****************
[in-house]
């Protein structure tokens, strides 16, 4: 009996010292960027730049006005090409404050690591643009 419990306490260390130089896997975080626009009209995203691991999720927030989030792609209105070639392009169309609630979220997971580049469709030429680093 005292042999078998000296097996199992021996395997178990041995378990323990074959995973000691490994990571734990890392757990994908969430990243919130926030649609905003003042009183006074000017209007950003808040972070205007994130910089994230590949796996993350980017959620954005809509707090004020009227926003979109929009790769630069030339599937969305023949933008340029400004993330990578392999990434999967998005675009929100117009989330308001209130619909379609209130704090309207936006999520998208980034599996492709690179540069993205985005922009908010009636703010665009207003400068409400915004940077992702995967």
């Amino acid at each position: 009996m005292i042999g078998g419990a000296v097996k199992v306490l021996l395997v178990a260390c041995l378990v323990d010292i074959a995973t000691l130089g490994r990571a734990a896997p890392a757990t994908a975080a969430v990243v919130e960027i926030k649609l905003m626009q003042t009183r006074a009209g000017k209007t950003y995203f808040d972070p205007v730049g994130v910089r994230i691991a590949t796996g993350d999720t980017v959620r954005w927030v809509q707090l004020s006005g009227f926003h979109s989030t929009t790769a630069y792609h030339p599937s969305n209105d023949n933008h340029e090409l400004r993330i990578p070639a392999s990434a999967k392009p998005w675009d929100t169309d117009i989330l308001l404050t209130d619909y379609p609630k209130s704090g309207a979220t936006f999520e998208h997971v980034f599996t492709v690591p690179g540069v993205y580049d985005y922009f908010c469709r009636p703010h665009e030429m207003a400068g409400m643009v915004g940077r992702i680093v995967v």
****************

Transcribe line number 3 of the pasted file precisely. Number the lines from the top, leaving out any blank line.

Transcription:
């Amino acid at each position: 009996m005292i042999g078998g419990a000296v097996k199992v306490l021996l395997v178990a260390c041995l378990v323990d010292i074959a995973t000691l130089g490994r990571a734990a896997p890392a757990t994908a975080a969430v990243v919130e960027i926030k649609l905003m626009q003042t009183r006074a009209g000017k209007t950003y995203f808040d972070p205007v730049g994130v910089r994230i691991a590949t796996g993350d999720t980017v959620r954005w927030v809509q707090l004020s006005g009227f926003h979109s989030t929009t790769a630069y792609h030339p599937s969305n209105d023949n933008h340029e090409l400004r993330i990578p070639a392999s990434a999967k392009p998005w675009d929100t169309d117009i989330l308001l404050t209130d619909y379609p609630k209130s704090g309207a979220t936006f999520e998208h997971v980034f599996t492709v690591p690179g540069v993205y580049d985005y922009f908010c469709r009636p703010h665009e030429m207003a400068g409400m643009v915004g940077r992702i680093v995967v």